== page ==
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Is there a word that describe a person who doesn't "practice what they preach"? Basically, is there a synonym for "hypocrite" that carries less pejorative connotations?

For example, let's say a friend of mine says he is a Christian. Yet he engages in behaviors considered sins by the Bible, making him a hypocrite. And I would like to tell him I think he is a hypocrite.

What would be a good word to use here, so my criticism seems constructive rather than offensive?


  • I tried using a thesaurus, but the synonyms that came up were even worse (ie: they are more offensive than "hypocrite").

  • Related (but different) question: Alternatives to "Hypocrite", which asks what to call someone who knows they are in the group of people they criticize.

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Can you please give a context? –  simchona Nov 30 '11 at 21:33
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@simchona Say you want to criticize someone who you think is a hypocrite. What word should you use so it comes across as constructive, rather than offensive? –  Orion Nov 30 '11 at 21:37
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possible duplicate of Alternatives to "Hypocrite" –  Mitch Nov 30 '11 at 23:08
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@Mitch: Oh. It got closed as "not constructive" anyway. For what it's worth, I think your disingenuous on the earlier question is perfectly good here too. –  FumbleFingers Nov 30 '11 at 23:40
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Sir, I think you are being untrue to yourself. –  Phillip Ngan Dec 8 '11 at 0:53

6 Answers 6

up vote 11 down vote accepted

Two alternatives come to mind:

I. Hypocritical (as an adjective)

Example: "I think you are being hypocritical."

I view using the adjective as less confrontational because it attacks the behavior, not the person.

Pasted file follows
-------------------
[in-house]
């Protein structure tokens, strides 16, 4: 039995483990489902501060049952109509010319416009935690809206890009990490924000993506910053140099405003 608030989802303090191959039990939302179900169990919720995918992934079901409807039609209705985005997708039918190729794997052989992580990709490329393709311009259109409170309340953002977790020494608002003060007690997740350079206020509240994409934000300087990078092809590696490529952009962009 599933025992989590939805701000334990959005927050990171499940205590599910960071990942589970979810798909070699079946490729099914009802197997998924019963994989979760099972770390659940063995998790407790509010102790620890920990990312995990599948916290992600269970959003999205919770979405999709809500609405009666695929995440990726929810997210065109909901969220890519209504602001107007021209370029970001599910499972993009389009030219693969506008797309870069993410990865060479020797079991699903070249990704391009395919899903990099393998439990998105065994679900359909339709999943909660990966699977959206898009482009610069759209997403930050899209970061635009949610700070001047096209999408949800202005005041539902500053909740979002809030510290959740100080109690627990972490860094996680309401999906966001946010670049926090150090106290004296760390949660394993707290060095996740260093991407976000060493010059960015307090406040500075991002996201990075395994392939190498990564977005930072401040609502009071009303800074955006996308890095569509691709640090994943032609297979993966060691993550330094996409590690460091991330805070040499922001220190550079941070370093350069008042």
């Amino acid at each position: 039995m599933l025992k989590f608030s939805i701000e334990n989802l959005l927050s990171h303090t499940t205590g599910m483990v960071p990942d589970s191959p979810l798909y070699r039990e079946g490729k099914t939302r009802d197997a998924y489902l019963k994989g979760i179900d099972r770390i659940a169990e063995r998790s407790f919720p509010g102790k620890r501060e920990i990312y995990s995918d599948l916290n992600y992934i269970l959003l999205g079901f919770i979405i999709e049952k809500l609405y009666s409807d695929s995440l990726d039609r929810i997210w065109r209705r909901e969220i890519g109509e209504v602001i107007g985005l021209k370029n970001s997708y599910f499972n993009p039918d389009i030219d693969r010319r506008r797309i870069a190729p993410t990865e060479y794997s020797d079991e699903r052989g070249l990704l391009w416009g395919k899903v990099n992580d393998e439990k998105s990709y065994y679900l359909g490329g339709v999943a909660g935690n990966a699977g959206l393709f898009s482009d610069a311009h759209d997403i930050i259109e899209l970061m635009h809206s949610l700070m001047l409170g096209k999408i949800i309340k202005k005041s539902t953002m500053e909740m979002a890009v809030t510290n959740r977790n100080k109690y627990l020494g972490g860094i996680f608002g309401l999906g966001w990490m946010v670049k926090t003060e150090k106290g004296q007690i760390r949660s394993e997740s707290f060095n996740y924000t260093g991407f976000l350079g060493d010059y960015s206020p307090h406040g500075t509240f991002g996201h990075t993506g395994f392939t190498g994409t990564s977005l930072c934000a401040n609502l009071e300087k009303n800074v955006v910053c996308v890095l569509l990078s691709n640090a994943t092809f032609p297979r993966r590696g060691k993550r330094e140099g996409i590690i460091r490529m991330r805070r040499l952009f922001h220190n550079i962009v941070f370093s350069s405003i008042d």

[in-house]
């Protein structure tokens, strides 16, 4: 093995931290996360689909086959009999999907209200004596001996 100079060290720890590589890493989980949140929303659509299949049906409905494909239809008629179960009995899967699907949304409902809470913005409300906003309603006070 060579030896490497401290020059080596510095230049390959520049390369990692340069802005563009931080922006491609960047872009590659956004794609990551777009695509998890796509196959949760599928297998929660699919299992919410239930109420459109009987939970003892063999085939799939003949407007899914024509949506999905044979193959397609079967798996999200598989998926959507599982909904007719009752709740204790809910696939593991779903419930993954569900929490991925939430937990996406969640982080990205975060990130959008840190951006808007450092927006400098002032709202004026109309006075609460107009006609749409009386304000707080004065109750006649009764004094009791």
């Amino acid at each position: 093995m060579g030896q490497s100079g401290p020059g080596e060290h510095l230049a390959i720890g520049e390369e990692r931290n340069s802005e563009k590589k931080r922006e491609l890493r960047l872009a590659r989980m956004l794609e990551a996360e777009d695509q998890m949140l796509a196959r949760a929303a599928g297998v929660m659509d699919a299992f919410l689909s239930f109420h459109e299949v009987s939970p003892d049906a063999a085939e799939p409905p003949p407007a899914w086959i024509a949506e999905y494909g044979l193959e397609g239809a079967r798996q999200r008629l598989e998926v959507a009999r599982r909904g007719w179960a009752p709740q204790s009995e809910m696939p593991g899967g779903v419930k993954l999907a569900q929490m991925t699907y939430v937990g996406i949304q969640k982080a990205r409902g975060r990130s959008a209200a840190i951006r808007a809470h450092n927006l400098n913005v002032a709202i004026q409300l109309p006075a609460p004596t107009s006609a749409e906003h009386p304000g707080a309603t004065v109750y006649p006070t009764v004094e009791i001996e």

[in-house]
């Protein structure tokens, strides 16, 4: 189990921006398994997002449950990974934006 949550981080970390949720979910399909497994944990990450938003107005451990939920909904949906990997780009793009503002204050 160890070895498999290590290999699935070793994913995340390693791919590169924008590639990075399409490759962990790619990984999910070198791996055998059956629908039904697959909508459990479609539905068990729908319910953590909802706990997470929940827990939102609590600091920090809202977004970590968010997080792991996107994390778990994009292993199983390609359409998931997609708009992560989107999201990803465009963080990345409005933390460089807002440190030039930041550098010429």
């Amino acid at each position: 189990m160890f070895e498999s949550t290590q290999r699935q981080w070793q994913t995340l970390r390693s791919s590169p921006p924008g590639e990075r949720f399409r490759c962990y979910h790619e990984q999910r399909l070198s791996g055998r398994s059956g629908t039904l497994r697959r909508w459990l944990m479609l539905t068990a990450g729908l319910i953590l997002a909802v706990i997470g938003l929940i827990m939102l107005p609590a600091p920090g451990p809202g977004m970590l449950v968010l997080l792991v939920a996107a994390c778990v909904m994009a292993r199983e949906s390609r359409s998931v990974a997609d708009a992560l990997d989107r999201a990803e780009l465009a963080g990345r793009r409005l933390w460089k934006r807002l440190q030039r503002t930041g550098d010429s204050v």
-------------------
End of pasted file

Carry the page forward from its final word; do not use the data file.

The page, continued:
II. Not walking the walk (the idiom)

I think this is softer too because it's usually used in lighter conversation, and thus has less of a knee-jerk reaction.

Example: "I don't think you walk the walk." (still a bit blunt though)

Starting with a question

In either case, you might consider phrasing the statement as a question instead to soften it up further.

Example: "Do you think you're being hypocritical?"

Example: "Do you feel you walk the walk?"

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+1 for correct use of the phrase "Walk the walk". I hates it when people say "Walk the talk". Hates it! sssss! –  Mr. Shiny and New 安宇 Dec 1 '11 at 3:54

Describing the person as inconsistent might be one option.

Since most people will agree that being a hypocrite is a bad thing, I believe that a "softer" word that means the same thing will still be offensive. I suggest that a softening of meaning is required, and perhaps some obfuscation.


Responding to comments:

I argue that inconsistent it is not "essentially synonymous" with hypocrite which dictionary.com defines as:

(1) a person who pretends to have virtues, moral or religious beliefs, principles, etc., that he or she does not actually possess, especially a person whose actions belie stated beliefs.

To declare someone a hypocrite is therefore to pass judgement on one's motives and character. On the other hand, none of us are entirely consistent unless we have ceased to be. Calling to attention divergence between past statements and present action does not inherently pass judgement, though it implicitly calls for explanation. Changed beliefs, failure of will, obliviousness, etc., are plausible. Depending on his response (verbal and otherwise), no further confrontation may be required.

On the other hand, I believe the meaning is sufficiently clear because one fairly obvious explanation for inconsistency is hypocrisy, especially in context. Further I believe that an actual hypocrite will infer this meaning quite clearly unless he is self deluded.